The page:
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Invisible Tools: Illustrating Rust

The story starts 46 years from now. But which now is it? The answer lies between the silver-embossed covers of Rust, by Royden Lepp.  In the past, there was a war with uniformed soldiers, some human, some not. In the now/future/past of Rust, we meet Roman, a young farmer who is struggling to maintain the family farm after his father’s unexplained absence. Roman communicates to his father in unsent, typewritten letters, and tinkers with the abandoned robot parts he finds lying around the farm, hoping to build a machine that can help take over some of the work on the farm. But as we know, technology may or may not be the answer.

Though based in the future (we think), Rust was born from Lepp’s memories of growing up on a wheat and mustard farm in Manitoba, Canada. “My love of science fiction, robots and jet packs collided with my childhood memories of prairie isolation. Roman's work shed is the same as my dad’s and Mr.  Aicot, was a real neighbor. My dad was also an amputee who was missing his right hand.”

Workflow: Alternating Between Drawing and Writing

Lepp, who uses a Cintiq 24HD, a Cintiq Companion and Adobe Photoshop, estimates that each page of Rust takes about four hours to complete. The writing and illustrating happen in tandem -- sometimes even on the same page, depending on what's happening in the scene. For an action scene, he’ll thumbnail and block it out in storyboard form, but for a dialogue scene, he will write it out like he would for a screenplay.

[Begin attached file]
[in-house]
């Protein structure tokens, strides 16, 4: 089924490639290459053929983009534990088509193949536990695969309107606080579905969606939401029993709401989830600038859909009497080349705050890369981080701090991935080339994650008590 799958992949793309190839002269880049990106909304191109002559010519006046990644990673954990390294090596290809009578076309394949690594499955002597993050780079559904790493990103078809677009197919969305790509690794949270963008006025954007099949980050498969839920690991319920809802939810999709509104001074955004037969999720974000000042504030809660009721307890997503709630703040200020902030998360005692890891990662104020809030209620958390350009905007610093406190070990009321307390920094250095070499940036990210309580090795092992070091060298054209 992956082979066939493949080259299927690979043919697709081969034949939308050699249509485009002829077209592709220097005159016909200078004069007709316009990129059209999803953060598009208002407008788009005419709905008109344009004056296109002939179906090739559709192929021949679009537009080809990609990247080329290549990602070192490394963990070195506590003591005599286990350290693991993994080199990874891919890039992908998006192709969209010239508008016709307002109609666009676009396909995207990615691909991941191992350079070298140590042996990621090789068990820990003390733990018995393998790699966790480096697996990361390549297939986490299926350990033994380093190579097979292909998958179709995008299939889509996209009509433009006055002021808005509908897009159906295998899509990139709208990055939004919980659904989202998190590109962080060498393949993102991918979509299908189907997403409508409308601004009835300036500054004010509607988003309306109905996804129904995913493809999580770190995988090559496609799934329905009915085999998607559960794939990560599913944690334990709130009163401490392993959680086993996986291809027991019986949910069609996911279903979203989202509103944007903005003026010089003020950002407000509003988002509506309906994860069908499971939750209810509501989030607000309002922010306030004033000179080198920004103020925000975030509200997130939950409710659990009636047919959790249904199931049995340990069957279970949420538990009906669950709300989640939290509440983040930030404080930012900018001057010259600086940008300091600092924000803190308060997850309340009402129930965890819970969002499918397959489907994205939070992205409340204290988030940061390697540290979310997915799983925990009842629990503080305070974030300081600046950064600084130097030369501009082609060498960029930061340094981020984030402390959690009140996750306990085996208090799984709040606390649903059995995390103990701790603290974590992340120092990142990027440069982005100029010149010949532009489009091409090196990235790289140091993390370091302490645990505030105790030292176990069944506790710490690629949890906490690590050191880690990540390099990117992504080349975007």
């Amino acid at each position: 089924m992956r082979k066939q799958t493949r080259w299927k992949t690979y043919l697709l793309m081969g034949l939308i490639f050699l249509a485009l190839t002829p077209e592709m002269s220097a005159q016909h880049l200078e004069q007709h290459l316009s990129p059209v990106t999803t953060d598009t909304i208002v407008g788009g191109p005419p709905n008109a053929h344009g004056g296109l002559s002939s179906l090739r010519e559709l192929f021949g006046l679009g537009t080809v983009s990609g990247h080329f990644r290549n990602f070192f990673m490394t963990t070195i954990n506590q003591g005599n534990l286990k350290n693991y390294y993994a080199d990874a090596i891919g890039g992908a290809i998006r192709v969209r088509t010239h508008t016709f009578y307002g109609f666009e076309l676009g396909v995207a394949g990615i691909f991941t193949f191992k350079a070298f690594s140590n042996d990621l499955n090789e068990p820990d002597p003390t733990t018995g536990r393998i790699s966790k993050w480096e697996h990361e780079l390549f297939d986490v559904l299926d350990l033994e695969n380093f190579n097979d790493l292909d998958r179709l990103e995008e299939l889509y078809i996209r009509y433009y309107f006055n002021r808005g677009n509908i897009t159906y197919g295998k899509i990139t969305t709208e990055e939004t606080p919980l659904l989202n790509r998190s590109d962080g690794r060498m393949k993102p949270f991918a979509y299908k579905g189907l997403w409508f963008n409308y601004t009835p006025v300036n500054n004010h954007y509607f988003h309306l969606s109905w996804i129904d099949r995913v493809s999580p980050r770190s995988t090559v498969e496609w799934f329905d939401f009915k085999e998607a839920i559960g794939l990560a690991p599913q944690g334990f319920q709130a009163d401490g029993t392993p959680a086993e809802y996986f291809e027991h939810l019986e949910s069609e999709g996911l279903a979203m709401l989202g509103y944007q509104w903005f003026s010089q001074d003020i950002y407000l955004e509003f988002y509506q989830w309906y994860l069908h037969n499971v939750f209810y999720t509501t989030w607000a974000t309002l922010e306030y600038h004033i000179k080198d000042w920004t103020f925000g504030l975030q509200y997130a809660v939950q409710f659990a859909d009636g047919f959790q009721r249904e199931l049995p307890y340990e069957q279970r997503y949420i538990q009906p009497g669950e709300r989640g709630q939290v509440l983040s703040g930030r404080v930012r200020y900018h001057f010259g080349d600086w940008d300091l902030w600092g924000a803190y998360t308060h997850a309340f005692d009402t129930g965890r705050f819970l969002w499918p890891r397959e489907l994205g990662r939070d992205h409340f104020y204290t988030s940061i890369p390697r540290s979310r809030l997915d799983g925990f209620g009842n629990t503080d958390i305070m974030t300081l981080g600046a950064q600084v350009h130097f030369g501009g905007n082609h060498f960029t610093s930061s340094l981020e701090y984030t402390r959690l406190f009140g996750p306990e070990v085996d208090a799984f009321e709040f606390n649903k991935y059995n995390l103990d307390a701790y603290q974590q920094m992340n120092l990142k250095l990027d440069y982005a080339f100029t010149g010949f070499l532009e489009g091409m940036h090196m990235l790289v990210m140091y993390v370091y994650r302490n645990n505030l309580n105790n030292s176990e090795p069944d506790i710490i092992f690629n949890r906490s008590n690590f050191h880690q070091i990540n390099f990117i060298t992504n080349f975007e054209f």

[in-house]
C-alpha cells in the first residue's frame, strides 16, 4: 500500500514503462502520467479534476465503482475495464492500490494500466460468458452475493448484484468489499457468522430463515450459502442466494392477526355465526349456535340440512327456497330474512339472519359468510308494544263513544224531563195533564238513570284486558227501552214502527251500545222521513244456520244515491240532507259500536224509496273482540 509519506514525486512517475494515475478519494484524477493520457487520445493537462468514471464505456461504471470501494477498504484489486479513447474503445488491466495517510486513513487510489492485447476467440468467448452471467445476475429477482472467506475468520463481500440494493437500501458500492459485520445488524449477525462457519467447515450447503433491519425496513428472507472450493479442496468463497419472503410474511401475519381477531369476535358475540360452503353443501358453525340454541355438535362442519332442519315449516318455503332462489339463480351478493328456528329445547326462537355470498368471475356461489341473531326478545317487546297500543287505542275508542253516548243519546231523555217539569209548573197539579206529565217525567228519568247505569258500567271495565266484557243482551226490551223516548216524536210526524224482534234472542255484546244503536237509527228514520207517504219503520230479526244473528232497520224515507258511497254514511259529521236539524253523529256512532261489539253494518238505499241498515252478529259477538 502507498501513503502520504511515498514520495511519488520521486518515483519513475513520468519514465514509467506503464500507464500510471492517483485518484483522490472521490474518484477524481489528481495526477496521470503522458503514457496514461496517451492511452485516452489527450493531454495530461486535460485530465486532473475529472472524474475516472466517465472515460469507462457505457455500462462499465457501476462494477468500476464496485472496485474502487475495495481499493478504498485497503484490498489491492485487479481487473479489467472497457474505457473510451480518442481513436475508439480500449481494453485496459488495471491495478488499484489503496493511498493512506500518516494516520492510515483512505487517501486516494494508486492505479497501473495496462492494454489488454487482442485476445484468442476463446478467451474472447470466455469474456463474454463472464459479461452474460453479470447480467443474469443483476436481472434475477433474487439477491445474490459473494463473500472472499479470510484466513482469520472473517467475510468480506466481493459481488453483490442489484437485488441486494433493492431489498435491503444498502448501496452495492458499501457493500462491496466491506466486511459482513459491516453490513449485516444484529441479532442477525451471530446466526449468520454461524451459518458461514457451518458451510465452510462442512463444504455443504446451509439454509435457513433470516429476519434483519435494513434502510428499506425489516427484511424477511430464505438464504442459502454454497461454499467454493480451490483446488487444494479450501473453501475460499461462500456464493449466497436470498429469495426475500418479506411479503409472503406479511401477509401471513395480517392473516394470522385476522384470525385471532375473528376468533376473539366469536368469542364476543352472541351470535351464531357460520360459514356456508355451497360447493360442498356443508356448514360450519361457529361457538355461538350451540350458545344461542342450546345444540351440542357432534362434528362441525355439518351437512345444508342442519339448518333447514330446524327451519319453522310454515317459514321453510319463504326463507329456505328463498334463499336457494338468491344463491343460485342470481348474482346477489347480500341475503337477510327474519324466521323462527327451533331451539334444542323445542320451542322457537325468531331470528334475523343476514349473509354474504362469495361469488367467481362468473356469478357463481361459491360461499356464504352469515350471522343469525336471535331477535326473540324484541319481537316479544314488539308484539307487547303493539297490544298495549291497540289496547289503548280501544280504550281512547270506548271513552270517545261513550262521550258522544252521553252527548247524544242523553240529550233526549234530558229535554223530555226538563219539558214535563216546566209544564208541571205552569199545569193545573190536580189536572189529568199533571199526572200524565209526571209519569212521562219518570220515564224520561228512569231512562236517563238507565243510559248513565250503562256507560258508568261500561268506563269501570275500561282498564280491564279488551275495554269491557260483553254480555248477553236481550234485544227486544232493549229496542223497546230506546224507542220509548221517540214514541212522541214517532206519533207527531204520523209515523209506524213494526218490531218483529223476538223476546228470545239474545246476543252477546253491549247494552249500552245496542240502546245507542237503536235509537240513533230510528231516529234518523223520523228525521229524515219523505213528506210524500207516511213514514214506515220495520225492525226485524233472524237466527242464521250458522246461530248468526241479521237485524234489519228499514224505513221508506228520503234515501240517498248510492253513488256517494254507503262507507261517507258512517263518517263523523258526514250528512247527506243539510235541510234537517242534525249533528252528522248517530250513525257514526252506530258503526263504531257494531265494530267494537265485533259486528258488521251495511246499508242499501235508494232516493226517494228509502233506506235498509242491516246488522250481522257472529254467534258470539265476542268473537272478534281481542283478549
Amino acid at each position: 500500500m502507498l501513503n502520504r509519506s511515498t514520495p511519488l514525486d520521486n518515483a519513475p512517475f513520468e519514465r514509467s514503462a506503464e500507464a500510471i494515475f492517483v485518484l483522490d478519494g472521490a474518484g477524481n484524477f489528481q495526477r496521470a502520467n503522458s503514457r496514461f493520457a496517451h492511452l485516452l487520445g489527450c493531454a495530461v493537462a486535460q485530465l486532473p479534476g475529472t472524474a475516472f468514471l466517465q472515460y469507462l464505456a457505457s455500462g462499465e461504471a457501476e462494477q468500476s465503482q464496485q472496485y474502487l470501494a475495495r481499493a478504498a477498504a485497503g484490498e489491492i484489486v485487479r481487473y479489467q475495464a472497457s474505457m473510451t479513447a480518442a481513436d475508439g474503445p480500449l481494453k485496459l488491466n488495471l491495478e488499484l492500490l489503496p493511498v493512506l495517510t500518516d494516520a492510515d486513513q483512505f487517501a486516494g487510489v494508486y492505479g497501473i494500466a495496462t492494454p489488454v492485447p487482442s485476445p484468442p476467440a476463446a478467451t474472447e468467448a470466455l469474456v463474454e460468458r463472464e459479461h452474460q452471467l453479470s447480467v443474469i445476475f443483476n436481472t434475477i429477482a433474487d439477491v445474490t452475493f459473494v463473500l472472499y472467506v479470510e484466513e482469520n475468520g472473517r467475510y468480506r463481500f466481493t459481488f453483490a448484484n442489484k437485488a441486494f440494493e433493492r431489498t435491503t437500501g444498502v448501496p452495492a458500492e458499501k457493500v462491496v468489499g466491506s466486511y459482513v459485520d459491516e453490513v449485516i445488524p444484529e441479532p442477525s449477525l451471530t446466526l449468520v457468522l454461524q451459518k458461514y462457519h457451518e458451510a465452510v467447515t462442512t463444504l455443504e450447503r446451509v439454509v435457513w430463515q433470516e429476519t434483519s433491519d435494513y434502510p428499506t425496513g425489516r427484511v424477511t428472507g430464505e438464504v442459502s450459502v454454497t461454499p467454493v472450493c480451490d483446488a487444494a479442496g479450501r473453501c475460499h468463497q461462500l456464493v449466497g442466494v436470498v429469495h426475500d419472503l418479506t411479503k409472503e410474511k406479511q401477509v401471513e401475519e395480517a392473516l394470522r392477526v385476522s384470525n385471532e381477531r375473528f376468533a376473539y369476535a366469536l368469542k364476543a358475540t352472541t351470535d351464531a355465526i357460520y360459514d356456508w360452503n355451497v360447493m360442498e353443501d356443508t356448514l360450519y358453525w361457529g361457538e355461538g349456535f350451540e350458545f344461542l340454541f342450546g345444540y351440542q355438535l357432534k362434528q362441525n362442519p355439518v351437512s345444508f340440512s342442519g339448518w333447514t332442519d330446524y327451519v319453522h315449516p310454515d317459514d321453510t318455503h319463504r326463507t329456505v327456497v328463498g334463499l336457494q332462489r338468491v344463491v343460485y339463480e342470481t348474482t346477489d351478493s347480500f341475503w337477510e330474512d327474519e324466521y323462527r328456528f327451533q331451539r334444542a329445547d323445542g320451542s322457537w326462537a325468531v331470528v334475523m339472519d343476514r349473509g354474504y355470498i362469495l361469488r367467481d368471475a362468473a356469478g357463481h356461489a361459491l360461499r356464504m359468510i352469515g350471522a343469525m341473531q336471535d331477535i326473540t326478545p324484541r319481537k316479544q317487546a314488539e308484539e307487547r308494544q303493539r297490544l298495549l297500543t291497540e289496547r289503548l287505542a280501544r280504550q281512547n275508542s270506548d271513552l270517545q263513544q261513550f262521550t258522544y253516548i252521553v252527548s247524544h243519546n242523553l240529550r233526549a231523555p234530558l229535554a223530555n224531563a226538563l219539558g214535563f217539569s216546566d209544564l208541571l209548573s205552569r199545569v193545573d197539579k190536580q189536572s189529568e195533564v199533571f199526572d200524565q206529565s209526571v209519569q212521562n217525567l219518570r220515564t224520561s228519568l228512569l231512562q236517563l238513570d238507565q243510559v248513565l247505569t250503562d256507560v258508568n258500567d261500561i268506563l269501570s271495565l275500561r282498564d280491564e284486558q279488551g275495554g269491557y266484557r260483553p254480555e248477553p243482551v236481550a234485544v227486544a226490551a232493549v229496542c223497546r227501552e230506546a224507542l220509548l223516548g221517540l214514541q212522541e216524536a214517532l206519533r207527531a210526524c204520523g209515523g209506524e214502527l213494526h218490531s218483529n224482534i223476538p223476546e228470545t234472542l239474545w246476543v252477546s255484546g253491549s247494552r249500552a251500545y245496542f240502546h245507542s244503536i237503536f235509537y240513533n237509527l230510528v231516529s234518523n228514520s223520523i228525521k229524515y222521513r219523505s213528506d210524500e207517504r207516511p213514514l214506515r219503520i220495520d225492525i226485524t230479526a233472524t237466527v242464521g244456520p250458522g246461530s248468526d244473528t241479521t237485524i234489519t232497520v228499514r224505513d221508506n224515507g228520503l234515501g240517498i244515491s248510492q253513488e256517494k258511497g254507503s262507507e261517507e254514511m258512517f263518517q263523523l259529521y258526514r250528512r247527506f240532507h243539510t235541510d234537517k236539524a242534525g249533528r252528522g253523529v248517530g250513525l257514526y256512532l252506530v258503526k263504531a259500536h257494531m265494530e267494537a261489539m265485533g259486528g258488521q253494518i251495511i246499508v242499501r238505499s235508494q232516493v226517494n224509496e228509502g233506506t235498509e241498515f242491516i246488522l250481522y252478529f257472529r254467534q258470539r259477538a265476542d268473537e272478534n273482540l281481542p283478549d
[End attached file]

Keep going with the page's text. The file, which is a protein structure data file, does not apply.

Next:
“The use of digital tools does not make you a better artist, for some people it may not even make you faster, but it will make you more efficient.” 

 The thumbnail stage is where things are fluid and changeable, where he can reorder, rewrite, or throw something away. Once the final line work is on the page, Lepp says he generally doesn’t change much. He’ll sometimes add pages, but he rarely takes anything away.

“The true test of any tool like the Cintiq is its invisibility. You forget that you're working on a digital device. There should be a transparency in any tool, be it a pencil, a paint brush, a white board marker, or a stylus. So after a few minutes of working, it's just you and the idea and the canvas.”

Lepp takes advantage of both the touch screen and the touch strips on the Cintiq 24HD. “I set my touch strips to be hot keys, so I slide up to access the rotate tool on the canvas and slide back down to access my brush. It's easier and faster than a hotkey.”

True Confessions: Art Means Sacrifice

Lepp believes that there is no set career path for any artist. “The best advice I can give someone who is starting out is to be professional and work diligently. Create deadlines, create goals, and work hard. And realize that you too will stumble into a place that you never thought you'd be. Your specific skills may not be best suited for your greatest desires. You may be better at fashion design than comic books. You may be better at graphic design than 3D modeling. Look for your strength and then apply yourself to become a master of your skill.”

For Lepp, mastering a skill means both improving his illustration and art constantly, and continuing to focus on his family. “I'd love to be remembered as a great storyteller or artist, but I want my identity to be more than that. I want to be a greater husband and father. I want to be great neighbor and friend. Those aren't the things that'll make me most memorable, but I refuse to let my art be my sole identity.”

 


Keeping Up with Royden Lepp 

Rust is currently a series of 3 graphic novels, suitable for all ages, published by Archaia/Boom Entertainment with a fourth volume coming soon.

Check out the first three below:

Rust: Visitor in the Field

Rust: Secrets of the Cell

Rust: Death of the Rocket Boy

To stay up-to-date with Lepp follow him here:

Twitter: @roydenlepp

Facebook: Royden Lepp Rust

Reptile Photography